Social networking sites like myspace.com or flickr.com are the hippest “meet sites” around, especially with tweens, teens and 20-somethings. Why? Because they let kids instantly connect with the world through blogs, chat rooms, email or instant messaging. But while they can increase your children’s circle of friends, they also can increase exposure to people who have less-than-friendly intentions, like online predators.
How online predators work
Predators contact kids through chat rooms, instant messaging, email or discussion boards. Sometimes they pretend to be the age of the child they are talking to. They’re “with it” knowing the latest music, coolest TV shows and hottest movies that kids like.
Online predators try to gradually seduce their targets through attention, affection, kindness and even gifts. They listen to and sympathize with kids’ problems in order to gain trust.
After gaining their trust, online predators will start talking about sex or show sexually explicit material. However, some predators work faster than others, engaging in sexually explicit conversations immediately. Predators may also try to arrange a face-to-face meeting with the kids they meet online.
Tips to help your kids surf safely
Keep the computer in a common area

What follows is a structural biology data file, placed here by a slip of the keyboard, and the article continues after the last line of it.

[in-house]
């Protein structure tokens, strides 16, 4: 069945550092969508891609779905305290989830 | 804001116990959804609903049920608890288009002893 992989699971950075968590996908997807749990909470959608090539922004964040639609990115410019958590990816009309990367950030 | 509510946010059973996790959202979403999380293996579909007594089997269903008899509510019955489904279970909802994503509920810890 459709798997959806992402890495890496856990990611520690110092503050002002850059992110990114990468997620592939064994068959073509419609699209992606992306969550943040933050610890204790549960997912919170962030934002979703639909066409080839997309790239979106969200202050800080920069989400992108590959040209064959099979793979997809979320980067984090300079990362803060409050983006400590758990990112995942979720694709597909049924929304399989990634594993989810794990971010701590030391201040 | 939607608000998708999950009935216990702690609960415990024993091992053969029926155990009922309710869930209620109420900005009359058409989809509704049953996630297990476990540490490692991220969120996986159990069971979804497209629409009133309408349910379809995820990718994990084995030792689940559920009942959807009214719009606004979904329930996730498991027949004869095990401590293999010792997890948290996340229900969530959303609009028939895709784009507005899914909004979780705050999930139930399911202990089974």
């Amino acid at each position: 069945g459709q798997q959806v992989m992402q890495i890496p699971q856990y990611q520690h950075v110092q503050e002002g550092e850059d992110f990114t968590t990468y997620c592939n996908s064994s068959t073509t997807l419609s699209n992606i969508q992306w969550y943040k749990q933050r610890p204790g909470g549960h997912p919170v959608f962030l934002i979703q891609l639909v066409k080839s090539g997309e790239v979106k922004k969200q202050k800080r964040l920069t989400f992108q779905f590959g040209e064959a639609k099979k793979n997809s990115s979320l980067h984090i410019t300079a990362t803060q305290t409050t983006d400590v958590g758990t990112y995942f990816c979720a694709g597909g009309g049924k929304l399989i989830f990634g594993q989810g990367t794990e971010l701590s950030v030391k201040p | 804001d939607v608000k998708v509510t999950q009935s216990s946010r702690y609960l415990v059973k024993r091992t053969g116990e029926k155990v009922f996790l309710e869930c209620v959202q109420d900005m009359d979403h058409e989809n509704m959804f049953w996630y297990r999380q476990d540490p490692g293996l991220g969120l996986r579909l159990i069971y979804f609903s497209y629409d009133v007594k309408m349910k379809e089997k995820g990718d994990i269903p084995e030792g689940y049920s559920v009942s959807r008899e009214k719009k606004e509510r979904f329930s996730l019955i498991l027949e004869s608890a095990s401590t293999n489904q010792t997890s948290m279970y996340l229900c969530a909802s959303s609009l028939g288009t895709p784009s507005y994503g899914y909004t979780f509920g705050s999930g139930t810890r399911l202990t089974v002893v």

- The kitchen, dining room or family room are all great places to keep the computer.
- Use the Internet with your kids.
Talk about it honestly
- Talk to your kids about their online habits and warn them about the dangers of flirting with strangers online.
- Tell your kids to trust their gut if they have suspicions, and to talk to you about it.
Be cautious about giving out information
- Make sure your kids’ screen names don’t reveal too much about who they are or where they live.
- Use privacy settings to restrict who can access and post on your kids’ websites.
- Your kids should only post information that you – and they – are comfortable with others knowing. Remember once they post information online, they can’t take it back.
- Check site privacy policies.
If your child feels threatened, here’s what you can do
- Encourage your kids to tell you if they feel threatened.
- Let them know that they can stop communicating with the person who is making them uncomfortable.
- If the situation escalates, report it to the police and the social networking site.
Did you know?
Every time you visit a website a history of your visit may be saved on your computer. To see a list of recently visited sites in a Windows™ operated system, just:
- Click the “History” button on the toolbar. Or press CTRL + H.
- When the list of urls appear, double-click any of the links to visit that site.
Computer-savvy kids know how to cover their Internet tracks. But open and honest communication with your kids will go a long way in keeping them safe.